Today, I scanned another batch of black and white negatives from 1985.

Garden of gite 1985

Here is a view of the garden of the gite,

Jessica 1985

where Jessica basked in the evening sun.

Matthew, Sam, Louisa, farmyard fowl 1985

Here Matthew introduces Sam and Louisa to farmyard fowl,

Matthew, Sam, Louisa, cattle and farmyard fowl

soon attracting the usually inquisitive cattle.

Back home in London we paid one of our regular visits to Covent Garden, where Jessica, Sam, and Louisa enjoyed the Punch and Judy show. Sam entered gleefully into the spirit of the occasion, whereas Louisa found it all a little tiring.

On another occasion we walked around the corner from our Gracedale Road home for a blackberrying expedition on Tooting Bec Common. Sam, as evidenced by the purple smear across his cheeks, adhered to the normal custom of eating as much of the fruit as found its way into his container.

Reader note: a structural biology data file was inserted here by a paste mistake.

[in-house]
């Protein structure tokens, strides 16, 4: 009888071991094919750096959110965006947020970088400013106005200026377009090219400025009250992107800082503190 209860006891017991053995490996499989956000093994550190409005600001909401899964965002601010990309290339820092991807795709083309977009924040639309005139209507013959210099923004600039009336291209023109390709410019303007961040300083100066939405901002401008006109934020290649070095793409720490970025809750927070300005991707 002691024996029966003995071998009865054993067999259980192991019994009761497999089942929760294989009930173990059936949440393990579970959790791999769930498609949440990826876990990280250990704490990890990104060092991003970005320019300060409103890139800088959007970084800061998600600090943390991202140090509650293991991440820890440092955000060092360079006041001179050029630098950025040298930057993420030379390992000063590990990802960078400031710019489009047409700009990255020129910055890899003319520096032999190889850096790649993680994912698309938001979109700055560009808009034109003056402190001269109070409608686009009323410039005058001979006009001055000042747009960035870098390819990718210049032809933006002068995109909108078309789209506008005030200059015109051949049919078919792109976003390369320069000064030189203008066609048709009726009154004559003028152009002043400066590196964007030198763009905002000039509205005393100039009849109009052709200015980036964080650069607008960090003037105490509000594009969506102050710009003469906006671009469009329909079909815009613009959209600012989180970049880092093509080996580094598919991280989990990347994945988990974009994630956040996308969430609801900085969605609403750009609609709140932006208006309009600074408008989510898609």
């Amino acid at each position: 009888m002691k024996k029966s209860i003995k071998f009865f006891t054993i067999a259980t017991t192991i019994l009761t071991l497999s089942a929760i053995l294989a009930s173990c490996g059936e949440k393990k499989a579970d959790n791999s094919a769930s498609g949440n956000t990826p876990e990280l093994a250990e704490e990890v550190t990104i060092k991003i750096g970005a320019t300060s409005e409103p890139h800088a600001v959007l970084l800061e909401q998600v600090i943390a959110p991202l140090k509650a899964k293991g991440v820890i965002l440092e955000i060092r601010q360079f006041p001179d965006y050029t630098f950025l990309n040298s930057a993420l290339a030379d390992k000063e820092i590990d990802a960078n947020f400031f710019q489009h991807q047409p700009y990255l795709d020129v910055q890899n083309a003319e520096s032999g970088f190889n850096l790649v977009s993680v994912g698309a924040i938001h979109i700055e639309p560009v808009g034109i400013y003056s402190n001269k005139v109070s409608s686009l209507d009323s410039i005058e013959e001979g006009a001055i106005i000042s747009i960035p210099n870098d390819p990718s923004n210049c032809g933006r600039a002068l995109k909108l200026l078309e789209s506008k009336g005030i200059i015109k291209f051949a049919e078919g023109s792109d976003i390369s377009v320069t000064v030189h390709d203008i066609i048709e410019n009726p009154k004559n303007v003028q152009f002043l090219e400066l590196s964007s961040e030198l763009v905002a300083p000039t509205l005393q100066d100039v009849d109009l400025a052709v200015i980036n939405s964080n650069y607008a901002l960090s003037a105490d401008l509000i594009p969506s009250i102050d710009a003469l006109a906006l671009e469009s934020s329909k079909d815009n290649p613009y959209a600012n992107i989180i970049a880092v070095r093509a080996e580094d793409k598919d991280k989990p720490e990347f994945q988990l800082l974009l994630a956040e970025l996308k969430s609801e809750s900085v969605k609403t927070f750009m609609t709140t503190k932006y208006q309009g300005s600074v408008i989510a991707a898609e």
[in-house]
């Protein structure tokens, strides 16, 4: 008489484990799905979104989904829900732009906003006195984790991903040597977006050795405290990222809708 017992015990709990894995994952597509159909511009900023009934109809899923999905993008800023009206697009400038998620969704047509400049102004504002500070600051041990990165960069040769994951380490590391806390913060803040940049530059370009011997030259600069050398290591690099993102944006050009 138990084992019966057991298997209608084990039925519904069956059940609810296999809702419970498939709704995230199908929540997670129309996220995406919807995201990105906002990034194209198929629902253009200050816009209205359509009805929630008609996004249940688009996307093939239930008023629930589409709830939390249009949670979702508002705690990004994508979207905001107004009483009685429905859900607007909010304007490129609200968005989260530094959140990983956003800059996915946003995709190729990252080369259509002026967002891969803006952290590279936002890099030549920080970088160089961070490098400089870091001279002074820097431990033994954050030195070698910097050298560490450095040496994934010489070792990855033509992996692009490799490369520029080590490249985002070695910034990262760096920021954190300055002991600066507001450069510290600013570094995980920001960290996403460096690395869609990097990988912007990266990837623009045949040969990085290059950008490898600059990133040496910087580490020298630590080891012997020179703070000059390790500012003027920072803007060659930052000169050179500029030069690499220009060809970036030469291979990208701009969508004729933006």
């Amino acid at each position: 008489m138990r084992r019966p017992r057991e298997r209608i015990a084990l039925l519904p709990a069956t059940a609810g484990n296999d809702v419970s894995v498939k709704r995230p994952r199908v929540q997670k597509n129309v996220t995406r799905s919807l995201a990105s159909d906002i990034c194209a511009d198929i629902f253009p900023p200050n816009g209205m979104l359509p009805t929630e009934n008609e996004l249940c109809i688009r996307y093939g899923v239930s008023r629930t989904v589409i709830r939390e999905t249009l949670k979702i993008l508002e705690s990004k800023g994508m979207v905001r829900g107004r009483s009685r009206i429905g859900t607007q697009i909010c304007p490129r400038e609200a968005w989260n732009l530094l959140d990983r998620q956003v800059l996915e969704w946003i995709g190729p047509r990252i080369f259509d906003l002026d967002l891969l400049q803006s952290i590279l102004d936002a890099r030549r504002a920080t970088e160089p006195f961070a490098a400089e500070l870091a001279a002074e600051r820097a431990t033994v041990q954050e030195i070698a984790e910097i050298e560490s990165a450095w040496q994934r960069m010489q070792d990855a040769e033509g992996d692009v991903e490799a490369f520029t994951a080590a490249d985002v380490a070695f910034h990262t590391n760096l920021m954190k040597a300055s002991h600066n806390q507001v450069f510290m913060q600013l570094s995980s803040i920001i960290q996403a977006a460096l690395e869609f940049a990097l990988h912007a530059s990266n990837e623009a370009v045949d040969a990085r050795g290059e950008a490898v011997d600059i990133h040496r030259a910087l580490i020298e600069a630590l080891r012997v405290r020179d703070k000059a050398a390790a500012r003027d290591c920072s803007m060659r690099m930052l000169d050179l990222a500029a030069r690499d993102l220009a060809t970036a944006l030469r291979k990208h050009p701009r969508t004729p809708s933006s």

This evening we dined at Lymington’s Royal China, where we enjoyed our usual warm welcome and excellent meal. We both drank Tsingtao beer.

A Cock-Fight


On another hot day with a glorious cloudless blue sky, Jackie and I spent the morning shopping for birthday presents for Shelly and for Poppy.

First stop was Otter Nurseries where we bought a couple of skimmias for Jackie’s sister,

Rudbeckia 1Rudbeckia 2

and two interesting new bronzed rudbeckias for ourselves. There are plenty of buds on these latter plants for the Head Gardener to bring to perfection in a very short time.

Otter Nurseries 1Otter Nurseries 2

We felt rather sad at the emptiness of such a large, splendidly stocked, outlet on such a day. This was a clear indication that the seasons are changing.